He rapidly moved up the hierarchy of the commission and was senior scientist for the last two years before his death. The commission was co-housed with the Scripps Institute for Oceanography and the Bureau of Fisheries laboratories, and drew on those institutions for scientific ideas, manpower, and cooperative ventures.
Shimada and Cromwell frequently worked together, first at POFI and then IATTC, on research involving the distribution of tuna throughout the Pacific. A physical oceanographer, Cromwell was interested in currents and their driving forces, while Shimada was concerned with the availability of forage for the tunas.
In 1957, they worked on the Island Current Study off Clarion Island and were en route to join their research party, aboard the Scripps R/V Horizon, for the second year of work when they died. Their plane crashed near Guadalajara, Mexico on June 2, 1958.
This cruise was to have been the last for Shimada with the commission, since he had been appointed to direct the new Bureau of Fisheries’ Eastern Pacific Tuna Investigations and was to have taken up his post in July 1958.
The Naming of the Ship
In April 2007, a team of five students and their biology teacher from Marina High School in Marina, Monterey County, won the “Name NOAA’s New Ship” contest. NOAA selected the entry “Bell M. Shimada” for a 208-foot fisheries survey vessel then under construction in Mississippi.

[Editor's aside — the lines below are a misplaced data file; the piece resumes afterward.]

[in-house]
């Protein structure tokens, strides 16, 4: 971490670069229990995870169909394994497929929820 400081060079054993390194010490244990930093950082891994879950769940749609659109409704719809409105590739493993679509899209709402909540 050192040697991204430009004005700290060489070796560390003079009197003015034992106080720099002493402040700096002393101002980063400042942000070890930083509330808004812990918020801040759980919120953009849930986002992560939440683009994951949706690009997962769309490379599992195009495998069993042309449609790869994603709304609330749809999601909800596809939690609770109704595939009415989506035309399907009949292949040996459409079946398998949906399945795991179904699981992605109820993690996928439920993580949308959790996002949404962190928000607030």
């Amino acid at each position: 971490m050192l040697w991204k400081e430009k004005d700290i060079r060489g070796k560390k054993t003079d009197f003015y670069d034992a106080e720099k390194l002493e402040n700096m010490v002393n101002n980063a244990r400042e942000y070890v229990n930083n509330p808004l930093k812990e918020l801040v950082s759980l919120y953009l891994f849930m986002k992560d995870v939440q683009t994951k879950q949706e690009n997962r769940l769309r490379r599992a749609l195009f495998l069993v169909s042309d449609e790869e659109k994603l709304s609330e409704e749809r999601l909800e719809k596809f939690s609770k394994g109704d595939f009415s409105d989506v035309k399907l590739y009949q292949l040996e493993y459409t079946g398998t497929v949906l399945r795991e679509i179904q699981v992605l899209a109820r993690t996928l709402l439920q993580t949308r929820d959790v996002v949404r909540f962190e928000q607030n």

“This was an extremely competitive contest, and I commend the students from Marina High School for their efforts,” said retired Navy Vice Admiral Conrad Lautenbacher, Ph.D., undersecretary of commerce for oceans and atmosphere and NOAA administrator. “The contest was designed to encourage students to learn more about their oceans and coasts, and the Marina High School team presented an outstanding recommendation.”
“I am proud of these Marina High School students and their teacher for taking an interest in ocean issues and engaging in NOAA’s contest,” said Rep. Sam Farr, whose district includes the high school. “Living on the edge of the Monterey Bay and the vast deep-sea Monterey Canyon, Central Coasters are uniquely aware of their relationship with the ocean and the need to maintain healthy coastal marine environments. NOAA plays a critical role in keeping our oceans healthy, and this new ship will aid in that endeavor.”
Since 2003, NOAA has been using its fleet modernization program to promote science education and ocean literacy by including students and teachers in the ship-naming process. Working in teams of four to eight students, participants research one name of their choosing for a ship, and write an essay to support their selection. Essays are judged on imagination and creativity, evidence of educational value and ocean literacy. This contest was open to students in middle and high schools throughout California, Oregon, and Washington.